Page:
Trade costs versus urban costs. Do jobs move to the suburbs or to the sticks ?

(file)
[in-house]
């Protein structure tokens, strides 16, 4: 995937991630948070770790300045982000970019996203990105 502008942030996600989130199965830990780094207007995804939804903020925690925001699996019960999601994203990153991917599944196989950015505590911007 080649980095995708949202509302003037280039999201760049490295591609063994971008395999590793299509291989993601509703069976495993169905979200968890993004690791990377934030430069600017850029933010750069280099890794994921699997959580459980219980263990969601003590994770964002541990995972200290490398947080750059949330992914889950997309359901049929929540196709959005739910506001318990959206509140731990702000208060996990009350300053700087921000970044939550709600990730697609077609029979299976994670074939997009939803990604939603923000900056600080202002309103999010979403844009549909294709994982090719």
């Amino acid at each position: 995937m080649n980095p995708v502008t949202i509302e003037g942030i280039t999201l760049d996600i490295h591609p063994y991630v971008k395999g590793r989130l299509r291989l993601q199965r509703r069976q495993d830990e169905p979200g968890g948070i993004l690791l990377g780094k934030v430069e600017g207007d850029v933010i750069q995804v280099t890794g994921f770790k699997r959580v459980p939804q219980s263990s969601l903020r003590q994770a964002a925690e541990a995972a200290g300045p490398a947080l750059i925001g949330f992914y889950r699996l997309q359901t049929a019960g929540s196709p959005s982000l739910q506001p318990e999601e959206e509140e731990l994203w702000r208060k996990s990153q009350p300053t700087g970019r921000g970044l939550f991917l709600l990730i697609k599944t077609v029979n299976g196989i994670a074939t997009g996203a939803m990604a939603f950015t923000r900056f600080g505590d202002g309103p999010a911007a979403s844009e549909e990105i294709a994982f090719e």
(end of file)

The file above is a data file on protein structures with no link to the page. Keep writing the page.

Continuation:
We analyze how the interplay between urban costs, wage wedges, and trade costs may affect the interregional location of firms as well as the intraurban location, within the central business district or in a secondary employment center (SEC) of the selected region. In this way, we investigate, on the one hand, how trade may affect the internal structure of cities and, on the other hand, how decentralizing the production and consumption of goods to subcenters changes the intensity of trade by allowing large metropolitan areas to maintain their predominance. We show that, despite low commuting costs, SECs may emerge when the urban population is large and communication technologies are efficient, two features that seem to characterize modern economies. Moreover, when trade costs fall from high levels, the economy moves gradually from dispersion to agglomeration, favoring the formation of SECs. However, in an integrating world, the center of a small monocentric city could be more attractive than subcenters of large polycentric cities. Nevertheless, the core retains its predominance through the relative growth of its main center, which occurs at the expense of its subcenters.
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